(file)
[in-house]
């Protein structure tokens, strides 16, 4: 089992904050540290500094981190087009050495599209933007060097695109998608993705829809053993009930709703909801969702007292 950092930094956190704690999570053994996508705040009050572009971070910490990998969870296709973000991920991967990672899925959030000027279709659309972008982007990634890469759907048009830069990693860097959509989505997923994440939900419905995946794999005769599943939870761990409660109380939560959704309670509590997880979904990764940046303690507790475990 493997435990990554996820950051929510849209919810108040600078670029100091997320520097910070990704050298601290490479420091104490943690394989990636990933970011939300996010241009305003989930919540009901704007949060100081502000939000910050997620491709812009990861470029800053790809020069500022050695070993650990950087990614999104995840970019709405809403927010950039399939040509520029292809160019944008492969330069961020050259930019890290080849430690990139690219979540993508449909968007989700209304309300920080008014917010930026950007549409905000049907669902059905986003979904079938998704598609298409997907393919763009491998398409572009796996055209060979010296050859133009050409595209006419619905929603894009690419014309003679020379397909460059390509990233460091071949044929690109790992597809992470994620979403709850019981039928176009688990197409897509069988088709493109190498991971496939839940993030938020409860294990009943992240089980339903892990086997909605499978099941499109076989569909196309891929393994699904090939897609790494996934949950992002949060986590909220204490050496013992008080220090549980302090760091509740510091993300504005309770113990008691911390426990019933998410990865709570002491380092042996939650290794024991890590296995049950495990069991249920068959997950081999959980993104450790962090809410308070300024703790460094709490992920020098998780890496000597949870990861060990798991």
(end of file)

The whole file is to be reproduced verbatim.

[in-house]
């Protein structure tokens, strides 16, 4: 089992904050540290500094981190087009050495599209933007060097695109998608993705829809053993009930709703909801969702007292 950092930094956190704690999570053994996508705040009050572009971070910490990998969870296709973000991920991967990672899925959030000027279709659309972008982007990634890469759907048009830069990693860097959509989505997923994440939900419905995946794999005769599943939870761990409660109380939560959704309670509590997880979904990764940046303690507790475990 493997435990990554996820950051929510849209919810108040600078670029100091997320520097910070990704050298601290490479420091104490943690394989990636990933970011939300996010241009305003989930919540009901704007949060100081502000939000910050997620491709812009990861470029800053790809020069500022050695070993650990950087990614999104995840970019709405809403927010950039399939040509520029292809160019944008492969330069961020050259930019890290080849430690990139690219979540993508449909968007989700209304309300920080008014917010930026950007549409905000049907669902059905986003979904079938998704598609298409997907393919763009491998398409572009796996055209060979010296050859133009050409595209006419619905929603894009690419014309003679020379397909460059390509990233460091071949044929690109790992597809992470994620979403709850019981039928176009688990197409897509069988088709493109190498991971496939839940993030938020409860294990009943992240089980339903892990086997909605499978099941499109076989569909196309891929393994699904090939897609790494996934949950992002949060986590909220204490050496013992008080220090549980302090760091509740510091993300504005309770113990008691911390426990019933998410990865709570002491380092042996939650290794024991890590296995049950495990069991249920068959997950081999959980993104450790962090809410308070300024703790460094709490992920020098998780890496000597949870990861060990798991």